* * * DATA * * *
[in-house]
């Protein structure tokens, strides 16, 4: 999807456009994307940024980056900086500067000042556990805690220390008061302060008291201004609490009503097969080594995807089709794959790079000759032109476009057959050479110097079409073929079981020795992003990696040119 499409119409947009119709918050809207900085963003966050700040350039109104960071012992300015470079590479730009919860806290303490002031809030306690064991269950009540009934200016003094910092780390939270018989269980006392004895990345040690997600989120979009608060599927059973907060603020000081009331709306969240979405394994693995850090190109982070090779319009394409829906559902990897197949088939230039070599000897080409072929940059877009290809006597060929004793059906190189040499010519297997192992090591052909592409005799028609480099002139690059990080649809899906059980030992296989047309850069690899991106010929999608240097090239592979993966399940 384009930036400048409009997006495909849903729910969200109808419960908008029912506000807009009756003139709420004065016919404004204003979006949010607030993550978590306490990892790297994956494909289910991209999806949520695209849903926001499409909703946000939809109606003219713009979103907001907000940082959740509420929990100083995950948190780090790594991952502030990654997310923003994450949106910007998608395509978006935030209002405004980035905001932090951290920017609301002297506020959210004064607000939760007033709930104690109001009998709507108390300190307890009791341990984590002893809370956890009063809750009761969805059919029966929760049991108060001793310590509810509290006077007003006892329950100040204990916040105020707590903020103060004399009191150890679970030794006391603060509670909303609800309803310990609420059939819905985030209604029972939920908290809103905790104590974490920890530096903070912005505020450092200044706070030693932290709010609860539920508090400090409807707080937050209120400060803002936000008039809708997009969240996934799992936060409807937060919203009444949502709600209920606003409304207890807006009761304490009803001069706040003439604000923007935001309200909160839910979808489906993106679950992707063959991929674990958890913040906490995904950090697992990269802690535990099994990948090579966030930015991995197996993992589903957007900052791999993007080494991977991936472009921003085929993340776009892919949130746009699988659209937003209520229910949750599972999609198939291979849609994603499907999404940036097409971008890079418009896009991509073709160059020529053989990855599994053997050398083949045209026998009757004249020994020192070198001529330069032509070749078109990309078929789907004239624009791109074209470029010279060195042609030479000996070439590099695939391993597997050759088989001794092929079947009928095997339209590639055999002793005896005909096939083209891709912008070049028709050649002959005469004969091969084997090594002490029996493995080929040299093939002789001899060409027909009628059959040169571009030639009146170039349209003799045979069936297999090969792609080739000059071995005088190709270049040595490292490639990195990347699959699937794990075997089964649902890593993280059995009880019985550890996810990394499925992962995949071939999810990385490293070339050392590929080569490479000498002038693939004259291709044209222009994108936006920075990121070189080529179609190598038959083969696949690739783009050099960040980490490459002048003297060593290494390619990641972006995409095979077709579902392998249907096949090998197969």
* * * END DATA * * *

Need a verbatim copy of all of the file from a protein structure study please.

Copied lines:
[in-house]
């Protein structure tokens, strides 16, 4: 999807456009994307940024980056900086500067000042556990805690220390008061302060008291201004609490009503097969080594995807089709794959790079000759032109476009057959050479110097079409073929079981020795992003990696040119 499409119409947009119709918050809207900085963003966050700040350039109104960071012992300015470079590479730009919860806290303490002031809030306690064991269950009540009934200016003094910092780390939270018989269980006392004895990345040690997600989120979009608060599927059973907060603020000081009331709306969240979405394994693995850090190109982070090779319009394409829906559902990897197949088939230039070599000897080409072929940059877009290809006597060929004793059906190189040499010519297997192992090591052909592409005799028609480099002139690059990080649809899906059980030992296989047309850069690899991106010929999608240097090239592979993966399940 384009930036400048409009997006495909849903729910969200109808419960908008029912506000807009009756003139709420004065016919404004204003979006949010607030993550978590306490990892790297994956494909289910991209999806949520695209849903926001499409909703946000939809109606003219713009979103907001907000940082959740509420929990100083995950948190780090790594991952502030990654997310923003994450949106910007998608395509978006935030209002405004980035905001932090951290920017609301002297506020959210004064607000939760007033709930104690109001009998709507108390300190307890009791341990984590002893809370956890009063809750009761969805059919029966929760049991108060001793310590509810509290006077007003006892329950100040204990916040105020707590903020103060004399009191150890679970030794006391603060509670909303609800309803310990609420059939819905985030209604029972939920908290809103905790104590974490920890530096903070912005505020450092200044706070030693932290709010609860539920508090400090409807707080937050209120400060803002936000008039809708997009969240996934799992936060409807937060919203009444949502709600209920606003409304207890807006009761304490009803001069706040003439604000923007935001309200909160839910979808489906993106679950992707063959991929674990958890913040906490995904950090697992990269802690535990099994990948090579966030930015991995197996993992589903957007900052791999993007080494991977991936472009921003085929993340776009892919949130746009699988659209937003209520229910949750599972999609198939291979849609994603499907999404940036097409971008890079418009896009991509073709160059020529053989990855599994053997050398083949045209026998009757004249020994020192070198001529330069032509070749078109990309078929789907004239624009791109074209470029010279060195042609030479000996070439590099695939391993597997050759088989001794092929079947009928095997339209590639055999002793005896005909096939083209891709912008070049028709050649002959005469004969091969084997090594002490029996493995080929040299093939002789001899060409027909009628059959040169571009030639009146170039349209003799045979069936297999090969792609080739000059071995005088190709270049040595490292490639990195990347699959699937794990075997089964649902890593993280059995009880019985550890996810990394499925992962995949071939999810990385490293070339050392590929080569490479000498002038693939004259291709044209222009994108936006920075990121070189080529179609190598038959083969696949690739783009050099960040980490490459002048003297060593290494390619990641972006995409095979077709579902392998249907096949090998197969």